Marine Mechanic: RSRBOB, Technician replied 2 years ago

Yes, to change the bendix you need to pull the engine so you can pull the flywheel.

To pull the engine, you do not have to remove the starter.

To pull the engine, you can either remove the entire exhaust system, from the manifold that bolts to the cylinders all the way back to the pipe1 #58 on the diagram.

NOW, since your engine gave you problems removing the manifold, you can alternatively do the following:

Leave the manifold where it is, hanging from the cylinders. You might even throw one bolt back in so it doesn't flop around.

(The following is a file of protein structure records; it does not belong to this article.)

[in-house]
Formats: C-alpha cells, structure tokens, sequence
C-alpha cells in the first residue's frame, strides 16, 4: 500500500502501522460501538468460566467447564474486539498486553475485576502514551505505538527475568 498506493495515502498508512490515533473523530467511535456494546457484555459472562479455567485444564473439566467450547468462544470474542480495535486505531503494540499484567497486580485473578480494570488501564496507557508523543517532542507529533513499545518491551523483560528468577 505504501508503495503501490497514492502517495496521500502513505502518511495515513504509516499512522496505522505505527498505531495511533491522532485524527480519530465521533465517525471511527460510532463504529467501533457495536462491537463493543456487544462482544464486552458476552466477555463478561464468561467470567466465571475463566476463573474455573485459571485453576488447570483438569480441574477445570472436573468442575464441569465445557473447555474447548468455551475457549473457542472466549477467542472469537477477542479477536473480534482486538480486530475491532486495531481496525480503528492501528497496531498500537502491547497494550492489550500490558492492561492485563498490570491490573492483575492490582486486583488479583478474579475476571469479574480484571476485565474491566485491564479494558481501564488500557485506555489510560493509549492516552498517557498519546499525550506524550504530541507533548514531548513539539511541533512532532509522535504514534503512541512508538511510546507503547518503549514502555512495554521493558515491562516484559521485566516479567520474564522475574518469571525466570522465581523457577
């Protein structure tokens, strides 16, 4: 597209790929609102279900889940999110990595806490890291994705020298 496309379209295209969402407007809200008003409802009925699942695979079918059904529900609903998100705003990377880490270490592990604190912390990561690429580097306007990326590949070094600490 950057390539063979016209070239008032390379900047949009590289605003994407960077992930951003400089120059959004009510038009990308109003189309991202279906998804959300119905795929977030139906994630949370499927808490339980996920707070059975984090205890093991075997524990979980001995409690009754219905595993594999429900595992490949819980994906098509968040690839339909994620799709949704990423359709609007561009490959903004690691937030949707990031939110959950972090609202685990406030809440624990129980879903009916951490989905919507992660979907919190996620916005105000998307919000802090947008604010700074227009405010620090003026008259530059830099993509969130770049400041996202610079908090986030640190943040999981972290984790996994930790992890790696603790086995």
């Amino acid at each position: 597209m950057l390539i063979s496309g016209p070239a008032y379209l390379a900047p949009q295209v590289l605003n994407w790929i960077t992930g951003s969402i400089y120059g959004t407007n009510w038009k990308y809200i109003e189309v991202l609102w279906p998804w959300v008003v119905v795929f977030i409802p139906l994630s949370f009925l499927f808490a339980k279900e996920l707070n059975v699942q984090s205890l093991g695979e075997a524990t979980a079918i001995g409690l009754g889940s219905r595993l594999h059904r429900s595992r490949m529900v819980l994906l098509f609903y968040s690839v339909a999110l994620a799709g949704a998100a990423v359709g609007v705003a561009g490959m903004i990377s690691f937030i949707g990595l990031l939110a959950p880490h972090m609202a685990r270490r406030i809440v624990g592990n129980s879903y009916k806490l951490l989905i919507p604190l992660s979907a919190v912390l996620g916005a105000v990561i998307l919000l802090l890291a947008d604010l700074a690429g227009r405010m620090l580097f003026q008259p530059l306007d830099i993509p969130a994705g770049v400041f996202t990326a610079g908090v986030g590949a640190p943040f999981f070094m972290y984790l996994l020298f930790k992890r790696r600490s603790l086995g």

Remove 17 and 26 as one unit by removing the 4 bolts that hold it to the manifold (muffler 1), the 2 bolts that hold it to the head, and the 4 hose clamps that connect it to 48. I want you to think about the exhaust as 3 major components, the manifold (muff 1) the assembly that bolts to the mainfold (17 & 26) and goes across the front of the engine to 46 (Joint Exhaust 1) and the final assembly that is parallel to the engine along the right side and out the back of the engine compartment. Those are the 3 major component assemblies I am talking about. And the last 2, everything OTHER than the manifold, (muffler 1) need to come out to remove the engine, along with the carb and flame arrestor. Muffler 1 is NOT required to be removed to either get the rest of the exhaust components in the engine compartment out or to remove the engine. BECAUSE we are leaving the muffler 1 on the engine, You DO have to remove the carbs.